Wednesday, 4 June 2008
You might be aware that Rock HQ is built under a cliff, in pre historic times the site was apparently a quarry and several monoliths on distant hills are reputedly taken from here.
Having a cliff as your immediate neighbour sometimes poses problems, by looking at the garden you can see that several large pieces have decided to join the flower beds. Since we have been here a forty ton rock fell into the trees and caused a few problems which took several weeks with a jackhammer to resolve.
The not quite sheer drop causes problems for our animals, which in turn leads to interesting times for us. Goats have climbed up and appeared stuck, prompting its brave owner to risk life and limb by climbing up after it, only to find the goat was bluffing and with a merry bleat leaves its fuming owner considering the merits of Caribbean cooking, in particular goat curry.
Geese will wander along and choose the most inaccessible ledge to try and nest on, they have to be persuaded down, perhaps with a size ten boot to prevent them becoming too settled and attempting to hatch a brood.
The pictures above show that accidents happen. The one was taken March last year and the lamb only survived the fall because it got caught by the stock fence before it bounced off the rocks at the bottom. I had done my night time checks of the residents at Rock HQ, it being March it was dark early and I could hear a pitiful bleat as I shut the front door. Convinced it was not one of ours but a sheep in the fields opposite I went to bed. First thing in the morning as we started to get ready to go out we heard the same bleating. Up on the stock fence we could see this lamb who had wandered off the cliff in the darkness and had spent an uncomfortable night hanging around. Fortunately for him it was easily resolved and we untangled it from the wire and reunited it with its mother who was frantically watching our rescue efforts.
That incident pales into insignificance given the trauma Meg caused last Sunday evening. If you haven't already seen the video clip called Sheep rescue, best have a look now.
The gorse bushes at the moment are flourishing and along with the bracken cover the sheep trails. Meg had followed a path and found herself on a ledge, she couldn't find her way off as the bushes had closed behind her and so she was faced with what appeared a solid wall of foliage. So she did what any sensible sheep would do and sat and bleated for help. Help duly arrived in the shape of her one armed shepherd and six out of his seven dogs. They enthusiastically forged ahead and showed the path to the stricken sheep, Rocky checked it out and decided the drop was too great for him and doubled back to the safety of the hill. I walked out onto the ledge and with my back firmly planted against the wall I got behind her and tried to guide her back through the bushes. This plan looked like it was about to succeed when things took a very strange turn. Meg almost made it to safety when she just keeled over and fell off the ledge and onto a large bush. Stuck fast and in a sea of thick gorse bushes I could tell the evening was going to be very interesting. Lucky for me I had changed out of my shorts and and was wearing thick cotton combats, I also had my machete which proved an essential aid as I tried to hack a comatose sheep out of a tree, drop down the slope with her and then physically drag her down the hill and onto the track. The task wasn't easy, only having one arm to chop the pathway and drag Meg along was one problem, hidden drops and rocks were annoying, a short sleeve shirt meant I obtained an impressive collection of scratches and thorns and Meg herself became spikier than a hedgehog as her fleece gathered up all the dead pieces of bush. At one stage grabbing hold of her caused more pain than grabbing hold of a gorse branch. After an hour we both emerged onto the dirt track that winds around the hill and leads to Rock HQ. Both of us were battered and bleeding, Meg was still lying on the floor unable to gather senses and assist by walking back to the cottage.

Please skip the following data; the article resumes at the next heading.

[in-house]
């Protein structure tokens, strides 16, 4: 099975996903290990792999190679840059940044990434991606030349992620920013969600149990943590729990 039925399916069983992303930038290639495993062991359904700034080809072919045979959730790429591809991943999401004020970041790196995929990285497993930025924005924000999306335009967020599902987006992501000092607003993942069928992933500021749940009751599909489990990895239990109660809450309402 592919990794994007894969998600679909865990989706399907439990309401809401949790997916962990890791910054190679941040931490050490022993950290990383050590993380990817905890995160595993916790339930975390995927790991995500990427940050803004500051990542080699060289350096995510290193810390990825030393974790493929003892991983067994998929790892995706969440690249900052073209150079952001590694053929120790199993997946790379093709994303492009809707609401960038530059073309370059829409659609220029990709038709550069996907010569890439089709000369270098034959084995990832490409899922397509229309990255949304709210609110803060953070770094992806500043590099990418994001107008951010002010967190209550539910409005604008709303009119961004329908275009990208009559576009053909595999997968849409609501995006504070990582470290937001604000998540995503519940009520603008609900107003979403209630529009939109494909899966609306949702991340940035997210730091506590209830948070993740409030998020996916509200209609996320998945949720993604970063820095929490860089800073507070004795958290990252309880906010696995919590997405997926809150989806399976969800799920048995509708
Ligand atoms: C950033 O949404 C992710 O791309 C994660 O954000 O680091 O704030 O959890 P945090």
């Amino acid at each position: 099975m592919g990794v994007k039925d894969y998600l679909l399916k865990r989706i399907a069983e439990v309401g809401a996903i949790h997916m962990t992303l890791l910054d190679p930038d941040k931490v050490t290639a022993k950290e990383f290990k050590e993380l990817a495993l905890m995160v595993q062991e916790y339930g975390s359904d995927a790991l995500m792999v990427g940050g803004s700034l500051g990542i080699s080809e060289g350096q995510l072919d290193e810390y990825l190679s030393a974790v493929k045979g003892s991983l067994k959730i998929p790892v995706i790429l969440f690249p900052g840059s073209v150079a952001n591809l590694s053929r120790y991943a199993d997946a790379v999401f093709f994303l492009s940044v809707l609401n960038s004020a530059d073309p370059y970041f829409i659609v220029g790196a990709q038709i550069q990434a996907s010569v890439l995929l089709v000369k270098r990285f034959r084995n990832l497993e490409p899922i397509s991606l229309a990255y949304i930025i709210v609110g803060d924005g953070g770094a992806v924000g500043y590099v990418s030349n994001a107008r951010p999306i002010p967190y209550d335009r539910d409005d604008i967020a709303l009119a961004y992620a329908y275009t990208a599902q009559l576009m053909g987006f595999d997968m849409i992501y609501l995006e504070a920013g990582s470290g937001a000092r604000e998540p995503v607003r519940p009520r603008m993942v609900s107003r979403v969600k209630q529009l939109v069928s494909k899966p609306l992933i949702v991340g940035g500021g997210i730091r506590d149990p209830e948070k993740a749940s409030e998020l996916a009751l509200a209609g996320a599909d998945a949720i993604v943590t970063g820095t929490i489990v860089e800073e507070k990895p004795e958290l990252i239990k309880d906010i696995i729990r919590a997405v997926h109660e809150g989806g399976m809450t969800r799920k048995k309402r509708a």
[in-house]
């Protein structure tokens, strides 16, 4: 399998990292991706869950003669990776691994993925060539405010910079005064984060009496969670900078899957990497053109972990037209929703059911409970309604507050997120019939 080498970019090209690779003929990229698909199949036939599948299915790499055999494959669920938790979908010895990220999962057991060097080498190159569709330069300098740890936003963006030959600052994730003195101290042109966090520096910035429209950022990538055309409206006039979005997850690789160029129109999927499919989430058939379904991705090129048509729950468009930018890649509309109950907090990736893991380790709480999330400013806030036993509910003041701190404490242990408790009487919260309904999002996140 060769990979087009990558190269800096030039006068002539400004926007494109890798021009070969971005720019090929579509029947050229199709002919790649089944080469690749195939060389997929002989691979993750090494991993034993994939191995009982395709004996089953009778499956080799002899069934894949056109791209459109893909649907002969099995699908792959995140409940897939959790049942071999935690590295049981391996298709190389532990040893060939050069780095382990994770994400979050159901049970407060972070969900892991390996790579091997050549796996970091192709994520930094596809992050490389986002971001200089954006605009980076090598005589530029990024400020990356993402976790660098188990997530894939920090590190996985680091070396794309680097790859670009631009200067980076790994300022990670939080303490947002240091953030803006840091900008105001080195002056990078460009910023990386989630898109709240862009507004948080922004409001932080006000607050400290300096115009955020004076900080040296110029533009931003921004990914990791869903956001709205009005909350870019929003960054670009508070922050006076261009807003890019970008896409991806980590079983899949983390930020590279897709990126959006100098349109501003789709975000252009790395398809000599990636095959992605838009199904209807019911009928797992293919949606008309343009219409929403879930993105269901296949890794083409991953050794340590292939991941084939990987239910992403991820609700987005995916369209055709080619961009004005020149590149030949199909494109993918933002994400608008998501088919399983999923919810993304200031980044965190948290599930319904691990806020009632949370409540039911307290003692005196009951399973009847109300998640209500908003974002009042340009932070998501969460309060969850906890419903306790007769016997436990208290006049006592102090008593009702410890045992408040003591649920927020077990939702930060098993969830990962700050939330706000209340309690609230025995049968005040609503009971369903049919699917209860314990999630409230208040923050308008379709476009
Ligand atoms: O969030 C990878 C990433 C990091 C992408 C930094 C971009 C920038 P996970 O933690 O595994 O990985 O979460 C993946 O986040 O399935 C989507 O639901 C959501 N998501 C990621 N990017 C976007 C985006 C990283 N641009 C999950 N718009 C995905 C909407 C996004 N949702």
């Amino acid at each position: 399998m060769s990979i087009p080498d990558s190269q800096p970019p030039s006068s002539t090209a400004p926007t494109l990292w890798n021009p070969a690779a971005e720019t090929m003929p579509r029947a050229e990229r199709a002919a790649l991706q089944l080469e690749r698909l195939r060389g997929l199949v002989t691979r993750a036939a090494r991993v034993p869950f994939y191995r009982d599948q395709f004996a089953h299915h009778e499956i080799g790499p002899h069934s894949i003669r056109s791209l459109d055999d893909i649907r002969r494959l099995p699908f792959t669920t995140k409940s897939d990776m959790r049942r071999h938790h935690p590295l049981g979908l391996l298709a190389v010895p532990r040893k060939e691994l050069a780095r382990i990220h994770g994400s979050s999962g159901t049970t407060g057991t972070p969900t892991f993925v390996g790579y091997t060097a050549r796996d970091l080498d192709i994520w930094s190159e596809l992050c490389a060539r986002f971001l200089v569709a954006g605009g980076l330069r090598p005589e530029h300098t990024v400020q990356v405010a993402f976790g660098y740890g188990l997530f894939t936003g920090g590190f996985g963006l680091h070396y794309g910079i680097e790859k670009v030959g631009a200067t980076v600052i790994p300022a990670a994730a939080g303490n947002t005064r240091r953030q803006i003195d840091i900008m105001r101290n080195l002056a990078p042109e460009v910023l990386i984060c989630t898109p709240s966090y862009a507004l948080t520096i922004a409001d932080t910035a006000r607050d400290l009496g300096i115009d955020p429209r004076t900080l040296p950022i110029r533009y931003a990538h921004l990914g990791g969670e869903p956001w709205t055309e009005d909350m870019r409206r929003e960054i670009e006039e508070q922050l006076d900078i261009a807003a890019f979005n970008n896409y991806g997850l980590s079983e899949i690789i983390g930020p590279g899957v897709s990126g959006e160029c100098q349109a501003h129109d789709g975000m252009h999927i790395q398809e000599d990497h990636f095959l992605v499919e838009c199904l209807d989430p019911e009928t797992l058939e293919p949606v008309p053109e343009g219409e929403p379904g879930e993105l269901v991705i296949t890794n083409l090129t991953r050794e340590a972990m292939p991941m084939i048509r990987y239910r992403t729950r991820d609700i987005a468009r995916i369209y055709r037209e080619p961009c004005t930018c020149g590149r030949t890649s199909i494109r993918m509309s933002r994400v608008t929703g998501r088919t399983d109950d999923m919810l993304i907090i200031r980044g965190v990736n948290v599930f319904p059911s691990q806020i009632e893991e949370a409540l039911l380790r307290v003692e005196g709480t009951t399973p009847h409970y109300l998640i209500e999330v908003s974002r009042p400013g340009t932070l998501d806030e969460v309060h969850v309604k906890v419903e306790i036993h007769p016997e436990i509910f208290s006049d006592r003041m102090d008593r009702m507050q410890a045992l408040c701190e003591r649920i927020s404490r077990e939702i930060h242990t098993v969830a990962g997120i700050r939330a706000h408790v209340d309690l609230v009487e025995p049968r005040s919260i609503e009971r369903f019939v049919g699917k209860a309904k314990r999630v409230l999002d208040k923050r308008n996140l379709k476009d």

As usual my saviour was Tracey, she seems to have a sixth sense and can find me whenever I am in a spot of bother. Just as I was trying to figure out a way of carrying a full grown ewe back to the Rock Tracey appeared and offered to get Rene to transport the stupefied animal back to safety. I was so pleased to see her that I forgave the fact she omitted to notice her husband was bruised, cut, bleeding, covered in thorns, obviously exhausted after an heroic rescue. Meg, on the other hand, lying on the floor, the cause of the problem, the one with the thick protective fleece that repelled the assault of the gorse bushes was the recipient of lavish amounts of sympathy.
Safely ensconced in the back of Rene, Meg recovered her faculties and enjoyed the air conditioned luxury of the journey home.
Back on familiar ground she suddenly remembered how to walk and was positively skipping along when Tracey got a bucket of oats to help soothe Megs shattered nerves.
I have no idea what made Meg fall, vertigo, panic attack, or maybe she just wanted the attention. I have no doubt that had I not been there Meg would have become one of the many piles of sheep bones that litter the hill. I learned a few things from this event, that I should wear long sleeved shirts, always carry my radio and that to clear the gorse bushes from around Rock HQ will, I suspect, take more than a sharp machete.